Usually there is an abundance of blue sky. 

These images from my front porch are not the typical images coming out of the Springs.

Even looking in the direction of Colorado Springs, from here you'd have no idea what's happening, the hell so many are experiencing:


So life in Manitou returned to semi-normal after Sunday. I say semi-normal, because even though there isn't a visual reminder, there is the visceral, gut-wrenching knowing that this is a huge, as-of-now unstoppable, very destructive problem. That people have lost homes. That people can't breathe. That people are fighting 24/7 to try to stop this living, breathing monster.

As for my confidence that the fire would not jump the highway, I've since heard in press conferences that it has. Fortunately they have a good patrol on the highway and have been able to squelch those fires quickly. It keeps me watching and wondering. 

Despite this "pocket" Manitou seems to be in, I will be forever impacted. I wrote on Facebook that, "I feel very bad for all those who have lost/are losing their homes. However, with many, many places I love being affected or destroyed (Waldo, WP, Queen's Canyon, Flying W, RR Reservoir) I am experiencing a whole lot of my own mourning. I feel like my childhood is going up in smoke."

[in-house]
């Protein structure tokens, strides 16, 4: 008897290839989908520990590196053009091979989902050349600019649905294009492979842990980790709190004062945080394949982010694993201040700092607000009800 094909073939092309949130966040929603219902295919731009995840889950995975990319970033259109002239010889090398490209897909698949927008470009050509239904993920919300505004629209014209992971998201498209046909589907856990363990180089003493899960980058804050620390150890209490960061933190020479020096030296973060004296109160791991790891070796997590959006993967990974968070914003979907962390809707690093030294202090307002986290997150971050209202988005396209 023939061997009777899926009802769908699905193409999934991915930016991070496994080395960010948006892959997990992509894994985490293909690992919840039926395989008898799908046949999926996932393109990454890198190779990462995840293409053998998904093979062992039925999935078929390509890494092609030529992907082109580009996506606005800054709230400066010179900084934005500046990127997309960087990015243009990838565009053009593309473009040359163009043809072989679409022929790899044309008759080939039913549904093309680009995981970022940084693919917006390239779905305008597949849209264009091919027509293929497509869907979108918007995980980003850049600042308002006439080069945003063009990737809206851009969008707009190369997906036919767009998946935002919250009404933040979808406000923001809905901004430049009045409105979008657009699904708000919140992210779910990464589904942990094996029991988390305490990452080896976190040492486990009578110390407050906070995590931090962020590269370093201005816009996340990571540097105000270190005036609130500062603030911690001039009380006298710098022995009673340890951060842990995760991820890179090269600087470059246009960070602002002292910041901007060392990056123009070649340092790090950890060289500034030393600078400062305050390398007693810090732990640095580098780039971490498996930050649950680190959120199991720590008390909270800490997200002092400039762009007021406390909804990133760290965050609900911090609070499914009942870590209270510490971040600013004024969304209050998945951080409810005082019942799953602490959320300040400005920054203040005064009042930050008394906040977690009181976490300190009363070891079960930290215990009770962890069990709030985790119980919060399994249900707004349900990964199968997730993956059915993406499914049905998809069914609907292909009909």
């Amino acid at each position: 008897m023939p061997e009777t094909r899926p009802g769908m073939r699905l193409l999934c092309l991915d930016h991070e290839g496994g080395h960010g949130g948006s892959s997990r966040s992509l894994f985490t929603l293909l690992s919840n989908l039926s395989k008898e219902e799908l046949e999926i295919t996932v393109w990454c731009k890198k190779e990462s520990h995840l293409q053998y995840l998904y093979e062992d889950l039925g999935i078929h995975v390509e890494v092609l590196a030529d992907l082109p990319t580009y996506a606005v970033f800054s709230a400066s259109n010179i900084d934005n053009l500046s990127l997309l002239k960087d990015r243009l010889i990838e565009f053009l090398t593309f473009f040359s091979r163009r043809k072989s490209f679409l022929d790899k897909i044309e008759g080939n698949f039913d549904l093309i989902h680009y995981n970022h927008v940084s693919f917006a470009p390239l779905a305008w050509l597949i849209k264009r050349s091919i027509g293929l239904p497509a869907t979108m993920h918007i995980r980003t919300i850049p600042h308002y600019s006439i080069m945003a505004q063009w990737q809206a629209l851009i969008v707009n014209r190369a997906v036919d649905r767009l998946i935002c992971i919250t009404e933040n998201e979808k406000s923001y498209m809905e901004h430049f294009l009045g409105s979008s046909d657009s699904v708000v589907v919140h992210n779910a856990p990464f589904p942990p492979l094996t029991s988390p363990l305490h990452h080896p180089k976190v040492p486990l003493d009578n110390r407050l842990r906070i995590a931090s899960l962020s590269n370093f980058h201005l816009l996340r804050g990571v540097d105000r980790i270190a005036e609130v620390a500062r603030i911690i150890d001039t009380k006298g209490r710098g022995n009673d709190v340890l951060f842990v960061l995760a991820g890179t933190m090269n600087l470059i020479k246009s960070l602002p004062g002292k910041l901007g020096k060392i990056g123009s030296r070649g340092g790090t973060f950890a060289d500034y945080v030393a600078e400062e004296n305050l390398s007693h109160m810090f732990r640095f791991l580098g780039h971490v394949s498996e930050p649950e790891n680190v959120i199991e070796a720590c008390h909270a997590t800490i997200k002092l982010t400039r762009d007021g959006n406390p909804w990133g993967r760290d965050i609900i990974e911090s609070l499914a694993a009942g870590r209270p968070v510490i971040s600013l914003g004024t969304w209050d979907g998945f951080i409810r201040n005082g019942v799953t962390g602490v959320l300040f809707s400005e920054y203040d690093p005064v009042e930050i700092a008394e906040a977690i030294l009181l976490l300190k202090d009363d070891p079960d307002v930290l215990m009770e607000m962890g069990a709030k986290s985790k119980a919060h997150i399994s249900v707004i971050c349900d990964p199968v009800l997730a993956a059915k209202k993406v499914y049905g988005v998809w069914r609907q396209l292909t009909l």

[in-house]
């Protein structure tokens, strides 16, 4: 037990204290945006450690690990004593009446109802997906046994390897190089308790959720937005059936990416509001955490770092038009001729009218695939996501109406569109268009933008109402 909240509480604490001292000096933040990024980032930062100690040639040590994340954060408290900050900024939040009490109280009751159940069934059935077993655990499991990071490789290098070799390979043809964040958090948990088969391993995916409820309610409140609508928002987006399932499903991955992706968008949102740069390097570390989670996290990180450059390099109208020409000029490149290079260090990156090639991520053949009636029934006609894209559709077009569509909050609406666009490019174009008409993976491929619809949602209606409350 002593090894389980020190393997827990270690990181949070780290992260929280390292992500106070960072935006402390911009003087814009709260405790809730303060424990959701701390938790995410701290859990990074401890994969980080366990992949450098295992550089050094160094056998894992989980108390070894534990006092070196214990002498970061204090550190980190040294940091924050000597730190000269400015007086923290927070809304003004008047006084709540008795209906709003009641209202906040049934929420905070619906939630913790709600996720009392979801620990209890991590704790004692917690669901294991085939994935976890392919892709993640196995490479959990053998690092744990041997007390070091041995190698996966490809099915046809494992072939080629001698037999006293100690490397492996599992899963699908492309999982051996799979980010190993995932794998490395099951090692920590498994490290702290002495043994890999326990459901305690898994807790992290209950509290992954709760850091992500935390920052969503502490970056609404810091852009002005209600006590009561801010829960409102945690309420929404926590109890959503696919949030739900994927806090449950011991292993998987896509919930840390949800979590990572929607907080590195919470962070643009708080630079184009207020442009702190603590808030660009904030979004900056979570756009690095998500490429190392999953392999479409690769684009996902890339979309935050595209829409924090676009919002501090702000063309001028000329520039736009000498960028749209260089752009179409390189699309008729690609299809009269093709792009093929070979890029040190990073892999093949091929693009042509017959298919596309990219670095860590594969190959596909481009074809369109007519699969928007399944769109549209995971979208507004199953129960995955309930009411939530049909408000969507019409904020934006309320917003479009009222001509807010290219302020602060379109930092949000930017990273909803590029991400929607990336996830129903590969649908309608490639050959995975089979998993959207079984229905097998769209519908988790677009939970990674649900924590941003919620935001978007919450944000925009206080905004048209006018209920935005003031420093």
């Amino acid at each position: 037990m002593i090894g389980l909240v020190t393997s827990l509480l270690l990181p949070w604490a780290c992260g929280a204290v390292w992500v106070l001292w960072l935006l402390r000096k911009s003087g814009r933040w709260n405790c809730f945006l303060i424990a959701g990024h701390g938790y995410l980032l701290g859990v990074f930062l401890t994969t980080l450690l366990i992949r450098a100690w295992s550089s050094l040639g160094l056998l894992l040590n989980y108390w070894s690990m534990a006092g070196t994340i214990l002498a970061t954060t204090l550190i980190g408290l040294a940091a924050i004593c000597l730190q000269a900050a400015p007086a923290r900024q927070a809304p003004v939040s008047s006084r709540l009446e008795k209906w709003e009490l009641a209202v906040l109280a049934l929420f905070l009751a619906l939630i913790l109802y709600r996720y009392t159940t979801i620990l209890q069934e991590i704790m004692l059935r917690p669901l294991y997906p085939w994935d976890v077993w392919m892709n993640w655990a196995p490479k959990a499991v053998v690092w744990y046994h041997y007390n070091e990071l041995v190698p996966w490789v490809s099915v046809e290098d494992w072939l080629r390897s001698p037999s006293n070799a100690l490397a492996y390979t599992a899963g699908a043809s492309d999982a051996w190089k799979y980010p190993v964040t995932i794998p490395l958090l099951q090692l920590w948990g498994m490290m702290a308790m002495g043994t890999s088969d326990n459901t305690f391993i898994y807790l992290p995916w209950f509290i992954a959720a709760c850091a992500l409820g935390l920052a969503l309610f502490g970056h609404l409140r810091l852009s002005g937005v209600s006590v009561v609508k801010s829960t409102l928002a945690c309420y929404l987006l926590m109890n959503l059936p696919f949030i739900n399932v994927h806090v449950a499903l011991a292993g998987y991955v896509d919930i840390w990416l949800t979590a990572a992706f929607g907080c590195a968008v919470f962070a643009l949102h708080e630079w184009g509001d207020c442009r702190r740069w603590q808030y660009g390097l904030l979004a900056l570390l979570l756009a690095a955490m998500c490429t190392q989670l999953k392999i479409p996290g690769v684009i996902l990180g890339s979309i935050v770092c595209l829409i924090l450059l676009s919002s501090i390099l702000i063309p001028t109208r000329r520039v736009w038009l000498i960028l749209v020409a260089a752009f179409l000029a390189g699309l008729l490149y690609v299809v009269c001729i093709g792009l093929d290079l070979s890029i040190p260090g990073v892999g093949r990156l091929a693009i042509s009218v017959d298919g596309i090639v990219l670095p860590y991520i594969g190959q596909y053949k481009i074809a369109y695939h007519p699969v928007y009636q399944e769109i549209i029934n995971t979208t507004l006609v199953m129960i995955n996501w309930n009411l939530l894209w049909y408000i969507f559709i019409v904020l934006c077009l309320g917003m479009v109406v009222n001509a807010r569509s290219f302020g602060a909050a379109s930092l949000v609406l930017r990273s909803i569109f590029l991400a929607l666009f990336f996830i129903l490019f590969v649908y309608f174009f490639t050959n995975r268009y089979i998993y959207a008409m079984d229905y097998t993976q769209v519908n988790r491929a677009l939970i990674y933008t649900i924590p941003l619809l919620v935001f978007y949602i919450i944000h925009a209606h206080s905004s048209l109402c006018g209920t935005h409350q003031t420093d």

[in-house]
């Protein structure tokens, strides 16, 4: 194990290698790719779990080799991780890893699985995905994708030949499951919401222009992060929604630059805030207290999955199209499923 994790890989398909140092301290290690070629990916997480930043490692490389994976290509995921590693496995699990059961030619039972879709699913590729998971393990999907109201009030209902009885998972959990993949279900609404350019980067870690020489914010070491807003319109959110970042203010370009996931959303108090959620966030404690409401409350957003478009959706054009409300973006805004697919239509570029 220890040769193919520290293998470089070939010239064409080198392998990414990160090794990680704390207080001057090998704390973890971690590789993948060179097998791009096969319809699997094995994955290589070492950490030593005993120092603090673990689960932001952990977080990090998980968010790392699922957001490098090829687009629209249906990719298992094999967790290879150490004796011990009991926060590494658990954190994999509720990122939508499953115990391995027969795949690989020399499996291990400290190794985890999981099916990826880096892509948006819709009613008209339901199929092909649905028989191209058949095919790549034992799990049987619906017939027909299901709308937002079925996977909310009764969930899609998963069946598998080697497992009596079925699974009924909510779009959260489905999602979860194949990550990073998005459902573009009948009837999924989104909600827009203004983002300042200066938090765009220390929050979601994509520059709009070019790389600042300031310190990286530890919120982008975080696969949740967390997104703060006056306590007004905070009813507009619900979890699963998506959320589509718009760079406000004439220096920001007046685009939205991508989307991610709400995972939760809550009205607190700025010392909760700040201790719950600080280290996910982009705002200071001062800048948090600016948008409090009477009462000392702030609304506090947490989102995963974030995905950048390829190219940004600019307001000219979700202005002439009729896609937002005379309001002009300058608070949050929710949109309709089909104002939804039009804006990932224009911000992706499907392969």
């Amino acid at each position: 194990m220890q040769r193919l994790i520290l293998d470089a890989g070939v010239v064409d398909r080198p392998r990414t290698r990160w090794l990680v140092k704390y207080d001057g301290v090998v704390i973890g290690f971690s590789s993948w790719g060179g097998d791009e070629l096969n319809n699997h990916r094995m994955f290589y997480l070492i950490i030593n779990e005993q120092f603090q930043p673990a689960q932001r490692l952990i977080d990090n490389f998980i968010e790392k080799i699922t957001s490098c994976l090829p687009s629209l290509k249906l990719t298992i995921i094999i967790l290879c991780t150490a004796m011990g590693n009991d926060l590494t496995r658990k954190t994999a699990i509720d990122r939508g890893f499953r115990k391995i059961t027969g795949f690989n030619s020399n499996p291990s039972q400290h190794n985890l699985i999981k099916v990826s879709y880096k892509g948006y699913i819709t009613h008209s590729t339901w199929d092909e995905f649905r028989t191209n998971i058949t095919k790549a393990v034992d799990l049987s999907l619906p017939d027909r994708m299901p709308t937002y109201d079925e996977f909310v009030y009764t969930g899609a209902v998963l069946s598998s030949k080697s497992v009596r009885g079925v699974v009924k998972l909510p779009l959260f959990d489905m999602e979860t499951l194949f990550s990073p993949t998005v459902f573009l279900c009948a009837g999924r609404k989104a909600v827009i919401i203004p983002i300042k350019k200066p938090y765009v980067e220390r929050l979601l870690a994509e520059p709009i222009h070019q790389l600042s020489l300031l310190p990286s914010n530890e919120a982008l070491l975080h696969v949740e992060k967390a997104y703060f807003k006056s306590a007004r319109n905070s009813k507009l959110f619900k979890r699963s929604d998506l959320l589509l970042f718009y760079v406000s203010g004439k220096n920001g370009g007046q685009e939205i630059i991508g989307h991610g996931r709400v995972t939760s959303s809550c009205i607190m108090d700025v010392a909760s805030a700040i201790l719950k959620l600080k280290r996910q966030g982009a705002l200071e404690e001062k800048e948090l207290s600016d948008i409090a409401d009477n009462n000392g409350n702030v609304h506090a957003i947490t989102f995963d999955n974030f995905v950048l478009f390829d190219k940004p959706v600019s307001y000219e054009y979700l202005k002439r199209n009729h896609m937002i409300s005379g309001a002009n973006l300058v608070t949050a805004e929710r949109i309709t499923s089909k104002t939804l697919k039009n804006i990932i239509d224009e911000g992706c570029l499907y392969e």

My friend Christina responded: I'm grateful that someone else is having that experience, too. I find myself feeling like I've been punched in the gut at times, or tears springing to my eyes for no reason. Very evocative places ~ Flying W, Garden of the Gods, Waldo canyon...just feels like a part of childhood/teen-hood has entered a realm that only exists in memories now...

How many of those places will we lose? Watching and wondering. 

And right now, finally, at 1:30pm on Thursday, the skies are beginning to pour. Will it be a normal quick Colorado afternoon shower, or something bigger, that will have a definite impact on the fire? We'll see. 

Watching and wondering. 

Sunday, June 24, 2012

The Desire To Jump


Everything begins with desire.

For me, the desire to jump had been present for a couple decades.

It wasn't a burning desire; rather it lay mostly dormant. But it had been planted in my brain and would pop up every so often like the bud of a flowering bush, reminding me it was still alive though I wasn't fertilizing it.